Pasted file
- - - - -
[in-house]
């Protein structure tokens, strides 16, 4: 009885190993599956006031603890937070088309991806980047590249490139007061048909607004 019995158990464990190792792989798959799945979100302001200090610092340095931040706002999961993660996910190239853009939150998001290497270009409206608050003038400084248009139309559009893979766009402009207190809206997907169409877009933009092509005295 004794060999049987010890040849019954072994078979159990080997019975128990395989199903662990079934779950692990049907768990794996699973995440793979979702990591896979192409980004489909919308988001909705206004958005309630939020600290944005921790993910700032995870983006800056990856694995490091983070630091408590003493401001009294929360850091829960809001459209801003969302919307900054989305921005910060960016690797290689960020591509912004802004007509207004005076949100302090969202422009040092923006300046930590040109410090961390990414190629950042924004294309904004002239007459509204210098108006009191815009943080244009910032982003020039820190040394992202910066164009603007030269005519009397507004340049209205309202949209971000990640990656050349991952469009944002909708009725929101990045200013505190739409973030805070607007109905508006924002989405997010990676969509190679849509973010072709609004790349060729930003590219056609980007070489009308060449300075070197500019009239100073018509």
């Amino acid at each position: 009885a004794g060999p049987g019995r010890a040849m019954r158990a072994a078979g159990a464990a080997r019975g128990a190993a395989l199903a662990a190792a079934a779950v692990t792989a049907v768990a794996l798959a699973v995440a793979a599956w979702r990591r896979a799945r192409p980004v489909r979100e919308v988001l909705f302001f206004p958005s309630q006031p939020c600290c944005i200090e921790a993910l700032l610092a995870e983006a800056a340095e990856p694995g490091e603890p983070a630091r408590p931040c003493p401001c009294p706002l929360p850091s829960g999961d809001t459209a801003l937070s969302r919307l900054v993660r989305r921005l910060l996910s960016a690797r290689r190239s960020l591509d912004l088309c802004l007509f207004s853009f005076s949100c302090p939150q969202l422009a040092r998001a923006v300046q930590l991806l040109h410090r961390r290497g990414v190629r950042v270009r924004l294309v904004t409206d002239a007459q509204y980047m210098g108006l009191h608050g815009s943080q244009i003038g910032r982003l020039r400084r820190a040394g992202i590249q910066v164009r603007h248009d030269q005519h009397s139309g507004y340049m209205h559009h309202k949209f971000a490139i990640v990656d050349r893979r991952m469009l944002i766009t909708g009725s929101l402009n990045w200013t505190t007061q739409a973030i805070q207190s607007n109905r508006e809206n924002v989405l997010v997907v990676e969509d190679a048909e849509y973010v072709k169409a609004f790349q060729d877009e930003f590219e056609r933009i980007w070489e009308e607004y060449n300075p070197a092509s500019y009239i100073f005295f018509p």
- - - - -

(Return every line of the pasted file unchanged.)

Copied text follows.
[in-house]
């Protein structure tokens, strides 16, 4: 009885190993599956006031603890937070088309991806980047590249490139007061048909607004 019995158990464990190792792989798959799945979100302001200090610092340095931040706002999961993660996910190239853009939150998001290497270009409206608050003038400084248009139309559009893979766009402009207190809206997907169409877009933009092509005295 004794060999049987010890040849019954072994078979159990080997019975128990395989199903662990079934779950692990049907768990794996699973995440793979979702990591896979192409980004489909919308988001909705206004958005309630939020600290944005921790993910700032995870983006800056990856694995490091983070630091408590003493401001009294929360850091829960809001459209801003969302919307900054989305921005910060960016690797290689960020591509912004802004007509207004005076949100302090969202422009040092923006300046930590040109410090961390990414190629950042924004294309904004002239007459509204210098108006009191815009943080244009910032982003020039820190040394992202910066164009603007030269005519009397507004340049209205309202949209971000990640990656050349991952469009944002909708009725929101990045200013505190739409973030805070607007109905508006924002989405997010990676969509190679849509973010072709609004790349060729930003590219056609980007070489009308060449300075070197500019009239100073018509």
């Amino acid at each position: 009885a004794g060999p049987g019995r010890a040849m019954r158990a072994a078979g159990a464990a080997r019975g128990a190993a395989l199903a662990a190792a079934a779950v692990t792989a049907v768990a794996l798959a699973v995440a793979a599956w979702r990591r896979a799945r192409p980004v489909r979100e919308v988001l909705f302001f206004p958005s309630q006031p939020c600290c944005i200090e921790a993910l700032l610092a995870e983006a800056a340095e990856p694995g490091e603890p983070a630091r408590p931040c003493p401001c009294p706002l929360p850091s829960g999961d809001t459209a801003l937070s969302r919307l900054v993660r989305r921005l910060l996910s960016a690797r290689r190239s960020l591509d912004l088309c802004l007509f207004s853009f005076s949100c302090p939150q969202l422009a040092r998001a923006v300046q930590l991806l040109h410090r961390r290497g990414v190629r950042v270009r924004l294309v904004t409206d002239a007459q509204y980047m210098g108006l009191h608050g815009s943080q244009i003038g910032r982003l020039r400084r820190a040394g992202i590249q910066v164009r603007h248009d030269q005519h009397s139309g507004y340049m209205h559009h309202k949209f971000a490139i990640v990656d050349r893979r991952m469009l944002i766009t909708g009725s929101l402009n990045w200013t505190t007061q739409a973030i805070q207190s607007n109905r508006e809206n924002v989405l997010v997907v990676e969509d190679a048909e849509y973010v072709k169409a609004f790349q060729d877009e930003f590219e056609r933009i980007w070489e009308e607004y060449n300075p070197a092509s500019y009239i100073f005295f018509p």